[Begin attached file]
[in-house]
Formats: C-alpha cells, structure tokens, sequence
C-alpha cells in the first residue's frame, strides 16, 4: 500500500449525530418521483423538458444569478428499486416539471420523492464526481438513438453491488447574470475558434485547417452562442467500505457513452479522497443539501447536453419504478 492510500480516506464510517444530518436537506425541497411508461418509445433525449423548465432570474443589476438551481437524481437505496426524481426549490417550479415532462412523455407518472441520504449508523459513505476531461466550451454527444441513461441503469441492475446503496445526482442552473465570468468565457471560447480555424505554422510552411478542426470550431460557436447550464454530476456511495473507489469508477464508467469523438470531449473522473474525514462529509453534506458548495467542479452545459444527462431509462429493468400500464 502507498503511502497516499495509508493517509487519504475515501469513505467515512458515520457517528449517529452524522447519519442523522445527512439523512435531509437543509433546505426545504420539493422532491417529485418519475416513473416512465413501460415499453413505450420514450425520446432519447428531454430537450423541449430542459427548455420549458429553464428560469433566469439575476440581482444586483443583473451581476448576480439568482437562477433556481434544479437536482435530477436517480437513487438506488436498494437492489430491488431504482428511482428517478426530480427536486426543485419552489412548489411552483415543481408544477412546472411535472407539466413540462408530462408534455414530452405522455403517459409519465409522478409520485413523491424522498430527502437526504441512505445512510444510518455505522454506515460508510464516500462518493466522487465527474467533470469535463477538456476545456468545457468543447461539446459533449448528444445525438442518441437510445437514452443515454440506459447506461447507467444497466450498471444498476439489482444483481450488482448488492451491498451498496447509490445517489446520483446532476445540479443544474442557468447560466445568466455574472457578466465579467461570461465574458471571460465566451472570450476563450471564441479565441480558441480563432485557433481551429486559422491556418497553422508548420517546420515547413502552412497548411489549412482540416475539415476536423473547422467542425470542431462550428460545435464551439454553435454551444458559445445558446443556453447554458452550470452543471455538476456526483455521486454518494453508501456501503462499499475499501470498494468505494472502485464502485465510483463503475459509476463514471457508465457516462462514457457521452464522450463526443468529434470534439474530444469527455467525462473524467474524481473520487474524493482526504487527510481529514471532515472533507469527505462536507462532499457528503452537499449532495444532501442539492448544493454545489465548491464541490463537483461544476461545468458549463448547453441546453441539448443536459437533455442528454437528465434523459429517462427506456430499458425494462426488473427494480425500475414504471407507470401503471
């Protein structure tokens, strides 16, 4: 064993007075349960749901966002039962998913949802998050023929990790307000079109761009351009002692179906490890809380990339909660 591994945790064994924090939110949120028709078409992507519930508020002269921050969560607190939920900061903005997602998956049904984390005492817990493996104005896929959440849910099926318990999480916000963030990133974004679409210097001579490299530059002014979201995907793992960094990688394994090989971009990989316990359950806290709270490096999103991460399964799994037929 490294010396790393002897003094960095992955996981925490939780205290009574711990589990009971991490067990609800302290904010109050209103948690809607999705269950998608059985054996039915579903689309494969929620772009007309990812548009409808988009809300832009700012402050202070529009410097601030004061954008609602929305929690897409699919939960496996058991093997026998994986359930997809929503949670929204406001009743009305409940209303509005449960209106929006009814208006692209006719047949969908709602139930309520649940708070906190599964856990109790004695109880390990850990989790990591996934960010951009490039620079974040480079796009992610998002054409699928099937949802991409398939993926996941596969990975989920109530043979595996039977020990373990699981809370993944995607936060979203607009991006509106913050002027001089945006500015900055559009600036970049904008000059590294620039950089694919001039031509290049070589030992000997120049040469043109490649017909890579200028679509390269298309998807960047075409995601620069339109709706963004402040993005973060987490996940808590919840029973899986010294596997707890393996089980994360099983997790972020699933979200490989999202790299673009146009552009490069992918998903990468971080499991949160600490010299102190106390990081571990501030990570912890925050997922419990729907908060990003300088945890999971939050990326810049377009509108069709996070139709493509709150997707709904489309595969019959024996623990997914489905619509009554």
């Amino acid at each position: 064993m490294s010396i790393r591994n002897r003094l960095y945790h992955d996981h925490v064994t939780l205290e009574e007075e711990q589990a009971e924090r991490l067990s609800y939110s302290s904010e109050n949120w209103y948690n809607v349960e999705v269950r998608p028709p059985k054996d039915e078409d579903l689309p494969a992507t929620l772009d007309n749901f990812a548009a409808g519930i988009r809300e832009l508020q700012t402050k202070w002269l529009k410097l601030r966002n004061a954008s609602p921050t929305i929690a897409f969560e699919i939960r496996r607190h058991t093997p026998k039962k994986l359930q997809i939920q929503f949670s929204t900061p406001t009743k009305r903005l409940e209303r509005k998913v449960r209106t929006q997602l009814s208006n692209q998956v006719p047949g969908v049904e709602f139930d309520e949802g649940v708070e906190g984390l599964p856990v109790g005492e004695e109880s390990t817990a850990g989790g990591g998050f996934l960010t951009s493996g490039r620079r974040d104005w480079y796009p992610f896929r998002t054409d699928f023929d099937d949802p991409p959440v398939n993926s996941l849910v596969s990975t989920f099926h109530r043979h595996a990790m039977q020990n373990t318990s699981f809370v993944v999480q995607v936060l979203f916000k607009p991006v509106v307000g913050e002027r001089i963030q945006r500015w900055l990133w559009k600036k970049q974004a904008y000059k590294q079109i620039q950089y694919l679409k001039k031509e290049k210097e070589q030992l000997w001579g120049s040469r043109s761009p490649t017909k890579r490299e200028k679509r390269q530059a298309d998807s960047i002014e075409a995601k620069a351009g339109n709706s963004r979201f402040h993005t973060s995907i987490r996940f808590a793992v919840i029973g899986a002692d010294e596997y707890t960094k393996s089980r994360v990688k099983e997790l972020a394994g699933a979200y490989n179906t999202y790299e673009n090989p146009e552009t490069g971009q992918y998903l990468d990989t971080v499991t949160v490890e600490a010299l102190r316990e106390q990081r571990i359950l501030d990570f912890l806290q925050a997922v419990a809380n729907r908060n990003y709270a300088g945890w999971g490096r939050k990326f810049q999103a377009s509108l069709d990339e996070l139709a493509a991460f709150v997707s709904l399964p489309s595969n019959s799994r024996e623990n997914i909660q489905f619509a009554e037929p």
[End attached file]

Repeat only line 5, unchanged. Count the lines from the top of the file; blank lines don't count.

């Amino acid at each position: 064993m490294s010396i790393r591994n002897r003094l960095y945790h992955d996981h925490v064994t939780l205290e009574e007075e711990q589990a009971e924090r991490l067990s609800y939110s302290s904010e109050n949120w209103y948690n809607v349960e999705v269950r998608p028709p059985k054996d039915e078409d579903l689309p494969a992507t929620l772009d007309n749901f990812a548009a409808g519930i988009r809300e832009l508020q700012t402050k202070w002269l529009k410097l601030r966002n004061a954008s609602p921050t929305i929690a897409f969560e699919i939960r496996r607190h058991t093997p026998k039962k994986l359930q997809i939920q929503f949670s929204t900061p406001t009743k009305r903005l409940e209303r509005k998913v449960r209106t929006q997602l009814s208006n692209q998956v006719p047949g969908v049904e709602f139930d309520e949802g649940v708070e906190g984390l599964p856990v109790g005492e004695e109880s390990t817990a850990g989790g990591g998050f996934l960010t951009s493996g490039r620079r974040d104005w480079y796009p992610f896929r998002t054409d699928f023929d099937d949802p991409p959440v398939n993926s996941l849910v596969s990975t989920f099926h109530r043979h595996a990790m039977q020990n373990t318990s699981f809370v993944v999480q995607v936060l979203f916000k607009p991006v509106v307000g913050e002027r001089i963030q945006r500015w900055l990133w559009k600036k970049q974004a904008y000059k590294q079109i620039q950089y694919l679409k001039k031509e290049k210097e070589q030992l000997w001579g120049s040469r043109s761009p490649t017909k890579r490299e200028k679509r390269q530059a298309d998807s960047i002014e075409a995601k620069a351009g339109n709706s963004r979201f402040h993005t973060s995907i987490r996940f808590a793992v919840i029973g899986a002692d010294e596997y707890t960094k393996s089980r994360v990688k099983e997790l972020a394994g699933a979200y490989n179906t999202y790299e673009n090989p146009e552009t490069g971009q992918y998903l990468d990989t971080v499991t949160v490890e600490a010299l102190r316990e106390q990081r571990i359950l501030d990570f912890l806290q925050a997922v419990a809380n729907r908060n990003y709270a300088g945890w999971g490096r939050k990326f810049q999103a377009s509108l069709d990339e996070l139709a493509a991460f709150v997707s709904l399964p489309s595969n019959s799994r024996e623990n997914i909660q489905f619509a009554e037929p």